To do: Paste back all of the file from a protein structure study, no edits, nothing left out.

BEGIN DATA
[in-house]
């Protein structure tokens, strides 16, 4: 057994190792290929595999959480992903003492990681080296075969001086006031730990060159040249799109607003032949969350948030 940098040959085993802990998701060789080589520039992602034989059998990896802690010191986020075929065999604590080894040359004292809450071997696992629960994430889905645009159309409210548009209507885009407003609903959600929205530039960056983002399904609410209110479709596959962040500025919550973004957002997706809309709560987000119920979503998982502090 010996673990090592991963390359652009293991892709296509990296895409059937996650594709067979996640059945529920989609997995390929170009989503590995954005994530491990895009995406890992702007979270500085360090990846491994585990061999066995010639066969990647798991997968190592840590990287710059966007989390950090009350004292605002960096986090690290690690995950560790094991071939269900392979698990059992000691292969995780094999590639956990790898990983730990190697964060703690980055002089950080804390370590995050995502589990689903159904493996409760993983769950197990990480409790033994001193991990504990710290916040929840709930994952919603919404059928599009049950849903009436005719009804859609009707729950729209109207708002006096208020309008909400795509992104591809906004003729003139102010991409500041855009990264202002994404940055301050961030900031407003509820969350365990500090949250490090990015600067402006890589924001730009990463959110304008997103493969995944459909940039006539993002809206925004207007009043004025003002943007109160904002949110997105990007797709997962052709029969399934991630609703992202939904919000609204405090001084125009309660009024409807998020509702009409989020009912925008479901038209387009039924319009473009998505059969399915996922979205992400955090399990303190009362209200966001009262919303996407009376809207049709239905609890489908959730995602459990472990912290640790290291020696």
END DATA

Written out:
[in-house]
């Protein structure tokens, strides 16, 4: 057994190792290929595999959480992903003492990681080296075969001086006031730990060159040249799109607003032949969350948030 940098040959085993802990998701060789080589520039992602034989059998990896802690010191986020075929065999604590080894040359004292809450071997696992629960994430889905645009159309409210548009209507885009407003609903959600929205530039960056983002399904609410209110479709596959962040500025919550973004957002997706809309709560987000119920979503998982502090 010996673990090592991963390359652009293991892709296509990296895409059937996650594709067979996640059945529920989609997995390929170009989503590995954005994530491990895009995406890992702007979270500085360090990846491994585990061999066995010639066969990647798991997968190592840590990287710059966007989390950090009350004292605002960096986090690290690690995950560790094991071939269900392979698990059992000691292969995780094999590639956990790898990983730990190697964060703690980055002089950080804390370590995050995502589990689903159904493996409760993983769950197990990480409790033994001193991990504990710290916040929840709930994952919603919404059928599009049950849903009436005719009804859609009707729950729209109207708002006096208020309008909400795509992104591809906004003729003139102010991409500041855009990264202002994404940055301050961030900031407003509820969350365990500090949250490090990015600067402006890589924001730009990463959110304008997103493969995944459909940039006539993002809206925004207007009043004025003002943007109160904002949110997105990007797709997962052709029969399934991630609703992202939904919000609204405090001084125009309660009024409807998020509702009409989020009912925008479901038209387009039924319009473009998505059969399915996922979205992400955090399990303190009362209200966001009262919303996407009376809207049709239905609890489908959730995602459990472990912290640790290291020696």